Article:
The PJ Tatler

Intel Committee Member: Benghazi Security Lax Because Admin Wanted to 'Look Like We Weren't Afraid'

A member of the House Intelligence Committee said one of the mysteries still remaining for members of Congress about the Benghazi attack is exactly what Ambassador Chris Stevens was doing in the Libyan city.

Rep. Lynn Westmoreland (R-Ga.) said lawmakers have learned that the CIA did inform people at the diplomatic facility “that there’s been a lot of chatter.”

“We want you on high alert. And, you know, they shared that information with the RSOs over at the temporary facility, even invited the guys over to spend the night with them,” he said on Fox.

“And I don’t know why in the world the ambassador would have been making that trip. He made a — we understand that he did go to the opening of a school or something there in Benghazi. And two of the CIA agents were asked to go along with him on that for extra protection. But what other than that he was doing there, we really don’t know.”

Congress heard testimony during the Benghazi hearings that Secretary of State Hillary Clinton was interested in opening a consulate there, but numerous theories have been floated since the Sept. 11, 2012, assault about Stevens’ actual reason for the visit.

“What’s interesting is that when we heard this testimony that when they arrived at the facility, that none of the RSOs or the regional security officers that were there were armed. In fact, one of them was barefoot. We had one individual testify that he saw two of them riding around in a Land Cruiser,” Westmoreland said.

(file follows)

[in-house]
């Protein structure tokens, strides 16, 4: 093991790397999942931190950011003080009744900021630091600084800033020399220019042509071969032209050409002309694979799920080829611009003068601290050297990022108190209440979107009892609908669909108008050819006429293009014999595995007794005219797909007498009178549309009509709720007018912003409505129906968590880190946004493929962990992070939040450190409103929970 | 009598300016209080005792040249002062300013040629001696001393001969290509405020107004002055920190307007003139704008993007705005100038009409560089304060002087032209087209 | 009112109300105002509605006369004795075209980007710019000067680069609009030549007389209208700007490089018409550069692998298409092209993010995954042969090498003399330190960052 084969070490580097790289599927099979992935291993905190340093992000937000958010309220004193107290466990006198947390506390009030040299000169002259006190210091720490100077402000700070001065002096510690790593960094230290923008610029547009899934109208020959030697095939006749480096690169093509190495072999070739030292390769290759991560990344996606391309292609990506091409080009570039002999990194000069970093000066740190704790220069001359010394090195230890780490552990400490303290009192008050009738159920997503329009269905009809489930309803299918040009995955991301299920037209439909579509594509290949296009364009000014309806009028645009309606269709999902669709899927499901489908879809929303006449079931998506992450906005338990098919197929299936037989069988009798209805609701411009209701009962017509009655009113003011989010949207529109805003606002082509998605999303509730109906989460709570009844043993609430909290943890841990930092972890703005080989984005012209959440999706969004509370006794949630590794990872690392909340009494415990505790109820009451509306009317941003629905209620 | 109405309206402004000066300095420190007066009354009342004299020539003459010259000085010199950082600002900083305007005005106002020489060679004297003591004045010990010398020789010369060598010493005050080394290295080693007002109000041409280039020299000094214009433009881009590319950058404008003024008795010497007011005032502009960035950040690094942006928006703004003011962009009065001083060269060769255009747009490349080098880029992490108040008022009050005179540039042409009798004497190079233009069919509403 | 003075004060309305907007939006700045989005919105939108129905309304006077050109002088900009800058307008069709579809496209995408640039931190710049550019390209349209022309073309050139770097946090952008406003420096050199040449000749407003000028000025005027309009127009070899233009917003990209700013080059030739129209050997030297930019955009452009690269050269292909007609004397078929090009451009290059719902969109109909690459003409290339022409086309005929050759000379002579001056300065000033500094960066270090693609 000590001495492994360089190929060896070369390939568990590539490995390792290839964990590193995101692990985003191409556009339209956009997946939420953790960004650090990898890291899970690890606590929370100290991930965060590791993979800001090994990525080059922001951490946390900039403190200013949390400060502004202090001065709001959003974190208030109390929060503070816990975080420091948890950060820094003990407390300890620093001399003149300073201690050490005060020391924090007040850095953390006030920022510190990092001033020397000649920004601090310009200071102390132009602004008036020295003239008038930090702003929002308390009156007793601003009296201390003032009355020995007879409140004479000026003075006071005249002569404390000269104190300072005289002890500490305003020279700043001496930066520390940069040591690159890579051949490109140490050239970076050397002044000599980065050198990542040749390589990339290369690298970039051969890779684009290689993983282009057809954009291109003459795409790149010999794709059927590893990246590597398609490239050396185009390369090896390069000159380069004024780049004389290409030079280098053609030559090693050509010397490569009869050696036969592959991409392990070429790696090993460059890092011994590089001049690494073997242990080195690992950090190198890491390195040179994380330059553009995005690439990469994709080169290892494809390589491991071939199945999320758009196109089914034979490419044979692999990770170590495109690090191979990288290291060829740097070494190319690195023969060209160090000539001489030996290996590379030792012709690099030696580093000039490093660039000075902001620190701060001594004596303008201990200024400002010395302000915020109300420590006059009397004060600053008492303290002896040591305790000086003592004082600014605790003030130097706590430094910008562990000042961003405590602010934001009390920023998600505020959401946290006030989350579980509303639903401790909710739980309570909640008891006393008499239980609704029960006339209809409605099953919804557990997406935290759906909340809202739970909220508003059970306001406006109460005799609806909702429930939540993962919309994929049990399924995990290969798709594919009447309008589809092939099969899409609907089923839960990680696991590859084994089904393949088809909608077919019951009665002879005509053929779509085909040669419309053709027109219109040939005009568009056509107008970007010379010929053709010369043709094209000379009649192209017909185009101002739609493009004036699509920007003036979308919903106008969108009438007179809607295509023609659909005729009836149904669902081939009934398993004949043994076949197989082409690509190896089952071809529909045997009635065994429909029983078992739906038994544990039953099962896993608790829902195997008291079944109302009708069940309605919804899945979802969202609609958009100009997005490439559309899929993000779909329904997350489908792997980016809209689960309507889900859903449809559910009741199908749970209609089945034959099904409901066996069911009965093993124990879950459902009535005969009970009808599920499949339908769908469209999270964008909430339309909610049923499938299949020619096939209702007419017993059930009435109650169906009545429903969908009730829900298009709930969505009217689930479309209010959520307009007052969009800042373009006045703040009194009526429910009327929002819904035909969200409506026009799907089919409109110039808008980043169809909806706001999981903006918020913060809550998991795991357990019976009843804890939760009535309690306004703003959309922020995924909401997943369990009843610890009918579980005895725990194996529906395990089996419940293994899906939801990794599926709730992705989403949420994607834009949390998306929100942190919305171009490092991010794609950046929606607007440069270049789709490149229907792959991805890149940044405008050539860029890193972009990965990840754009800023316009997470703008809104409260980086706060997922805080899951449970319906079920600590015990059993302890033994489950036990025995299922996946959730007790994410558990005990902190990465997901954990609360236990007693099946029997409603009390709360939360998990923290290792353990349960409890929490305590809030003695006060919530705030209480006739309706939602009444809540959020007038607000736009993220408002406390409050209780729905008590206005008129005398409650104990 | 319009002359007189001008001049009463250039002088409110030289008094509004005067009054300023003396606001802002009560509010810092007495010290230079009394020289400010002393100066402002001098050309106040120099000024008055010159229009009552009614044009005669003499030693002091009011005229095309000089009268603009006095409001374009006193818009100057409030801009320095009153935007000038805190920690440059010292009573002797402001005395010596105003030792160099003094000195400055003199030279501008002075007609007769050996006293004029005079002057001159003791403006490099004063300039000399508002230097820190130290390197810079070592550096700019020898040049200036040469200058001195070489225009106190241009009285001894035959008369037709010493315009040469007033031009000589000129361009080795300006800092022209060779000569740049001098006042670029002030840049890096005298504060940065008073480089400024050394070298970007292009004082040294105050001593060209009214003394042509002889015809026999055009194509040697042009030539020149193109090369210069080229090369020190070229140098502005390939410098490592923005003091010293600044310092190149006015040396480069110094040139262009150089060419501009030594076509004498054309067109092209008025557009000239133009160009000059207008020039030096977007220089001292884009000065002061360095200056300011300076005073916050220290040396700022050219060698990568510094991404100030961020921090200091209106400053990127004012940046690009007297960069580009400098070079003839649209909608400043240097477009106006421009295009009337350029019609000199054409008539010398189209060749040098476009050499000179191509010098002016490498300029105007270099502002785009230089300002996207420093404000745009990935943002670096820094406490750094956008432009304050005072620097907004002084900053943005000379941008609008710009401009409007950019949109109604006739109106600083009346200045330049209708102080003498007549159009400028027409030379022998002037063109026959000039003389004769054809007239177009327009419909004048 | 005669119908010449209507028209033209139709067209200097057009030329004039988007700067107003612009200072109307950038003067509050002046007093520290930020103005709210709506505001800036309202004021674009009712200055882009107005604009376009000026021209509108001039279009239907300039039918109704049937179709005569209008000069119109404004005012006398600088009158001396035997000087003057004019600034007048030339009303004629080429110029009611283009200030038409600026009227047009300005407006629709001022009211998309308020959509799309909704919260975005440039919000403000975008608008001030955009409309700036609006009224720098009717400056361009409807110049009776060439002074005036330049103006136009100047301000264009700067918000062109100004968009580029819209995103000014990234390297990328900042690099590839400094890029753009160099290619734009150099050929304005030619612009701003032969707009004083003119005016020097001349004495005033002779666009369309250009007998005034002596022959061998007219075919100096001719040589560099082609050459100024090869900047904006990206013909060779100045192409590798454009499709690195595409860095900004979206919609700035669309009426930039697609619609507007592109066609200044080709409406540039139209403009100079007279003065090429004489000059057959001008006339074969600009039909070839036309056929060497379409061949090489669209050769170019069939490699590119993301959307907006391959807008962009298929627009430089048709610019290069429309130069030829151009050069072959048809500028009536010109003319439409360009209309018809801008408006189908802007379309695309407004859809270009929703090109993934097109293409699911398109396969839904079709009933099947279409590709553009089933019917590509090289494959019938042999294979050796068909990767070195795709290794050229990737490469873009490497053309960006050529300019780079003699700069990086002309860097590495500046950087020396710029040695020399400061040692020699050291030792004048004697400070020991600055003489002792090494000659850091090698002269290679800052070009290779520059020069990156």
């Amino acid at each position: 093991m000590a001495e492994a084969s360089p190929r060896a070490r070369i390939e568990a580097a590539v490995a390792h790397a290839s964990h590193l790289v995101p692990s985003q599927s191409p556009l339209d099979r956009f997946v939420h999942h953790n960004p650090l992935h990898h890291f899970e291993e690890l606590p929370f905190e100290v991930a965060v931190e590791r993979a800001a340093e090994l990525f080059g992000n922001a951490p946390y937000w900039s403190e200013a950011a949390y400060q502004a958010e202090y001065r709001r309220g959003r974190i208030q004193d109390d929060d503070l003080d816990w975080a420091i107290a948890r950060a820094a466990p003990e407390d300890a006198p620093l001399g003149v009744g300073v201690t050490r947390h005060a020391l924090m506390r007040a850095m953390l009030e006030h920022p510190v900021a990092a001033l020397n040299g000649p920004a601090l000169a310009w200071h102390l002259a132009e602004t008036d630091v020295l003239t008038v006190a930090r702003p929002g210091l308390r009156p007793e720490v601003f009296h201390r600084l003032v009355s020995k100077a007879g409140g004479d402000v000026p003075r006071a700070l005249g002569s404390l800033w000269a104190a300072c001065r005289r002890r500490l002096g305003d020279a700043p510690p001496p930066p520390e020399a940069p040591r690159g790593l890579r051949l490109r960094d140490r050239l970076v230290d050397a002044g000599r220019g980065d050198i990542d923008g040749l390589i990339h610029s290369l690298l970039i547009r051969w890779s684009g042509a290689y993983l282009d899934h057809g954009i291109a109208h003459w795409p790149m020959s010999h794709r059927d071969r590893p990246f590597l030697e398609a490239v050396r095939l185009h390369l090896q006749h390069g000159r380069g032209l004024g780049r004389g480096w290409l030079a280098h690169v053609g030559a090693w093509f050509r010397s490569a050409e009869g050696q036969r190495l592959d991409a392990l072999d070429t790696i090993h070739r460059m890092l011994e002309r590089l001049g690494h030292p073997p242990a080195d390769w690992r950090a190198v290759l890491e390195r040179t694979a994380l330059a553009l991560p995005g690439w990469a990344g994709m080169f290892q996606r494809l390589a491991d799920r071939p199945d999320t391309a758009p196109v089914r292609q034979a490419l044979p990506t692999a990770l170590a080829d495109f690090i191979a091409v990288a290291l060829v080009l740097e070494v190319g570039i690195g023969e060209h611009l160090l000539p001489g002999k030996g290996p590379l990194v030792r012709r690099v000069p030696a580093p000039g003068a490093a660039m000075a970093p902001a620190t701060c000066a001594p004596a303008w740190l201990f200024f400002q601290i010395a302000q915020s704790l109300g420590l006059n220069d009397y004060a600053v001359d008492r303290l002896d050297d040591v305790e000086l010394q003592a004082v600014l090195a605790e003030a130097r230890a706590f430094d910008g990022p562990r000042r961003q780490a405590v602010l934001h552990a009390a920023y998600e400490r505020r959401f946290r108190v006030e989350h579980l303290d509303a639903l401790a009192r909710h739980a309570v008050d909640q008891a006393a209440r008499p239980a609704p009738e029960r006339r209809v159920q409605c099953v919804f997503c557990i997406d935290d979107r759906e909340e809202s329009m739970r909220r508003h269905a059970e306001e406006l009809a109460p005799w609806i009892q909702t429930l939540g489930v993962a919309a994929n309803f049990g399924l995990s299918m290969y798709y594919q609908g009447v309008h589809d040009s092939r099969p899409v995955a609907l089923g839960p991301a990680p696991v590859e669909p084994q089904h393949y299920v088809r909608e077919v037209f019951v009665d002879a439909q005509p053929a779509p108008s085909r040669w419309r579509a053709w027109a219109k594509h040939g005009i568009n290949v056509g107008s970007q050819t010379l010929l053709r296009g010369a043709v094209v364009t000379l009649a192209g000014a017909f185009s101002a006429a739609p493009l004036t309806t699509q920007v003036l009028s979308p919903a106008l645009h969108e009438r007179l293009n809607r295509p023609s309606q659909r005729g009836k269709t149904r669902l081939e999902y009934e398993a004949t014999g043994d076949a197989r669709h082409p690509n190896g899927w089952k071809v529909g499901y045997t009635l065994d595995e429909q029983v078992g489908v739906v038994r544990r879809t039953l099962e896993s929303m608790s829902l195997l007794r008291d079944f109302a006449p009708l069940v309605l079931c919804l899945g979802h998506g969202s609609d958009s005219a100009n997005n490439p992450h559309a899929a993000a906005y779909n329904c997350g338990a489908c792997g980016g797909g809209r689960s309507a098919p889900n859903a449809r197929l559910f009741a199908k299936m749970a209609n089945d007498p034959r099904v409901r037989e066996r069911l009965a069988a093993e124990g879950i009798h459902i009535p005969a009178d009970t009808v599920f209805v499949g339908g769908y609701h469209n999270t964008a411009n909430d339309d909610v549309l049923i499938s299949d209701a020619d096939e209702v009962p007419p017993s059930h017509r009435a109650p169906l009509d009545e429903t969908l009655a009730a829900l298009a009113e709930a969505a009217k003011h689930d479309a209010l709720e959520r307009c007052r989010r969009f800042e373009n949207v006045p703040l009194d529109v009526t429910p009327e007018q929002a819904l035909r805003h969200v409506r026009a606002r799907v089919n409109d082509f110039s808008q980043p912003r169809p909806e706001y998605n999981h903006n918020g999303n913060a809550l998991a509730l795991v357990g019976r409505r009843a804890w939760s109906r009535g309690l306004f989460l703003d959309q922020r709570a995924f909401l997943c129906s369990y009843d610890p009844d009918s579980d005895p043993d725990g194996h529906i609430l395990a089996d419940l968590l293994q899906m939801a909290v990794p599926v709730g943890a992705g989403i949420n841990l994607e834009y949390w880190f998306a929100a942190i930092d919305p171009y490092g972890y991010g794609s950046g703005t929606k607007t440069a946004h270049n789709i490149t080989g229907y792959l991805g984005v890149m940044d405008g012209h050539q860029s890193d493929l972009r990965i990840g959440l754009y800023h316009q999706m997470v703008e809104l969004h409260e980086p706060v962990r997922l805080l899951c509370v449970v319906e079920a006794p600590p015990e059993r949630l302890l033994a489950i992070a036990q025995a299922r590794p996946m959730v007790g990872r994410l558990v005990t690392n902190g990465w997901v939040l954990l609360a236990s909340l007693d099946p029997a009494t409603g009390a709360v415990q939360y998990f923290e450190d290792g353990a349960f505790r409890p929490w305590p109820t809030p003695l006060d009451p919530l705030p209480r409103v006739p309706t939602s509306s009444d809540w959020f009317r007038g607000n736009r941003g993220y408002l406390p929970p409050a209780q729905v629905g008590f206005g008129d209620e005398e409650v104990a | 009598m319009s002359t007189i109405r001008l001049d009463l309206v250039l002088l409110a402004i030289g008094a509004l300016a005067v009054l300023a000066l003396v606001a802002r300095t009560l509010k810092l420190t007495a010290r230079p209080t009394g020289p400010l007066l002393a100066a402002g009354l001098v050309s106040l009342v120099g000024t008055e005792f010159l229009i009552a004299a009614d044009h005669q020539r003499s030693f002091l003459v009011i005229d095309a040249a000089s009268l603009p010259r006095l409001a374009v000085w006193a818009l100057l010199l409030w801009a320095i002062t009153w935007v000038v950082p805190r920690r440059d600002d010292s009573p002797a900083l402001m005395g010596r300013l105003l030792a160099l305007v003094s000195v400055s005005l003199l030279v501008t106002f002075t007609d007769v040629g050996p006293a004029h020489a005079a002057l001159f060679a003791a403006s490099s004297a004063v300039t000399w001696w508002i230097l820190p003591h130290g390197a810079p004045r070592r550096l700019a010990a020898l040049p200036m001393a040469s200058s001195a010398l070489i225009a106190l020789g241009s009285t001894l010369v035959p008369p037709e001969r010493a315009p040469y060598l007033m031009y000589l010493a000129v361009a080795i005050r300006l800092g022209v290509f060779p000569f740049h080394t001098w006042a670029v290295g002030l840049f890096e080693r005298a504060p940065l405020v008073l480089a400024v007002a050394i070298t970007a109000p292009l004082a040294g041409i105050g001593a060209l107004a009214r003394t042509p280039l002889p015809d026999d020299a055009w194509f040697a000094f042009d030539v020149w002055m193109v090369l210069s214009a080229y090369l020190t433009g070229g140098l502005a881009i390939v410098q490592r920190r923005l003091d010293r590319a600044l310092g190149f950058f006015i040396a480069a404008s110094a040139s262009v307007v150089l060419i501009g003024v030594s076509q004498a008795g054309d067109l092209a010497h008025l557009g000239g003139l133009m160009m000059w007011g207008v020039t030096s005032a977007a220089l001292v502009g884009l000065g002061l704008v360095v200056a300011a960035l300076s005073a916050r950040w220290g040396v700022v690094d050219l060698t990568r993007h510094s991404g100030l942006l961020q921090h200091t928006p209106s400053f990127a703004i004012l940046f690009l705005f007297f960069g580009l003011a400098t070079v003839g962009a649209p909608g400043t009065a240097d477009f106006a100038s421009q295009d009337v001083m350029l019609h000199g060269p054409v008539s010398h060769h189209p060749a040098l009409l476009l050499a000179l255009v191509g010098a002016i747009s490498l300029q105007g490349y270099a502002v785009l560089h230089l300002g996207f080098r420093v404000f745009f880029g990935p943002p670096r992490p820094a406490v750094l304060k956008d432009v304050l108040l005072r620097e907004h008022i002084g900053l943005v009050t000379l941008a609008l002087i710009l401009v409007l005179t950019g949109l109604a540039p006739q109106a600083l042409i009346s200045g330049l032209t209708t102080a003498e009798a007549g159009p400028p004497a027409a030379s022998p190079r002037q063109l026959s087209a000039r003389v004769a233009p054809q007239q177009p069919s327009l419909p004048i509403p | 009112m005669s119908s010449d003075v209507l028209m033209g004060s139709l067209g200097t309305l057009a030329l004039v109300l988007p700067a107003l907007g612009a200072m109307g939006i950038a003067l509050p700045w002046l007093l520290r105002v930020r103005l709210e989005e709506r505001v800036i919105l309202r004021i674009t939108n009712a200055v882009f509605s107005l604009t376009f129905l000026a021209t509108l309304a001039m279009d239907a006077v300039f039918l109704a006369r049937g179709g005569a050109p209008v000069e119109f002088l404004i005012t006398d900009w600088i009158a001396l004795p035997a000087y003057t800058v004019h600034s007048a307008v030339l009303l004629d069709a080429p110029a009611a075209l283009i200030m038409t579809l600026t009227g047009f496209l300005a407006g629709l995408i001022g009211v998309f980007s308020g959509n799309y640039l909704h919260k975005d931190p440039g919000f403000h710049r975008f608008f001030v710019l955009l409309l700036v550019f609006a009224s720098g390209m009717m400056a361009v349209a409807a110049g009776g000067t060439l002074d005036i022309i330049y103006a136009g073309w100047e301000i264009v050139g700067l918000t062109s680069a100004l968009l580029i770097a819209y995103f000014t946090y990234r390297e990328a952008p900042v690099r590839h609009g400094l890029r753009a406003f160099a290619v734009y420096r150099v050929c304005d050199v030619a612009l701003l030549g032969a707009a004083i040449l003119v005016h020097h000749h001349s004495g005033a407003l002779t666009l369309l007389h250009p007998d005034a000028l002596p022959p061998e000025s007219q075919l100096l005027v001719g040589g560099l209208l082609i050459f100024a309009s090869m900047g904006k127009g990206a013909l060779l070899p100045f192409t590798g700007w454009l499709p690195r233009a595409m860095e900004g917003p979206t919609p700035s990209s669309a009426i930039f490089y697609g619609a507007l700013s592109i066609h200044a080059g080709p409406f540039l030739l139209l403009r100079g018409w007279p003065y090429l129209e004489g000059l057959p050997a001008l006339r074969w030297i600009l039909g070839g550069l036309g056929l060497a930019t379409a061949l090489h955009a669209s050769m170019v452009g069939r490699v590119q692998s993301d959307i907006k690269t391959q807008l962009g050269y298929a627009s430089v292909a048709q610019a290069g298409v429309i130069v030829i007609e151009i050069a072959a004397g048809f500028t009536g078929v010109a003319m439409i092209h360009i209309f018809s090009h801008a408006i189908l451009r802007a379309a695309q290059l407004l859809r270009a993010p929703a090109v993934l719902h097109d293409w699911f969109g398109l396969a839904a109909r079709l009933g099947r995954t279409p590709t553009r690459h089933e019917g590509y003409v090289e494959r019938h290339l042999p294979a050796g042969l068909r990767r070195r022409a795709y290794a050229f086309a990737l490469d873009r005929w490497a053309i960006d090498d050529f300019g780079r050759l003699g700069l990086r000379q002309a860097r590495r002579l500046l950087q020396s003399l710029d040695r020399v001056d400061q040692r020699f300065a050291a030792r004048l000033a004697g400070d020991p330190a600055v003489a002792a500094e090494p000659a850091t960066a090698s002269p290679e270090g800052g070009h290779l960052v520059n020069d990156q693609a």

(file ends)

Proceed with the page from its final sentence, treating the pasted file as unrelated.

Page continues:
“And so, you know, none of them had a weapon. As far as they know, no shots were fired. And so, I mean, that is completely inadequate especially in Libya at the time of September the 11th. And so we don’t understand exactly what kind of preparations these gentlemen have. Now, what we understand is the guy that was leading the thing had just graduated from the school there at the State Department and had been in Benghazi less than 10 weeks.”

Westmoreland said he believes that much of it boils down to “they wanted us to, you know, look like we weren’t afraid, that we were trying to be part of the neighborhood and that was just not the case.”

“And the security that was even sent down with the ambassador was very light. And in fact, they took the same route that the British ambassador had been fired upon about three months earlier,” he said. “So I don’t know how much really preliminary work they had done on preparing for the ambassador to be there.”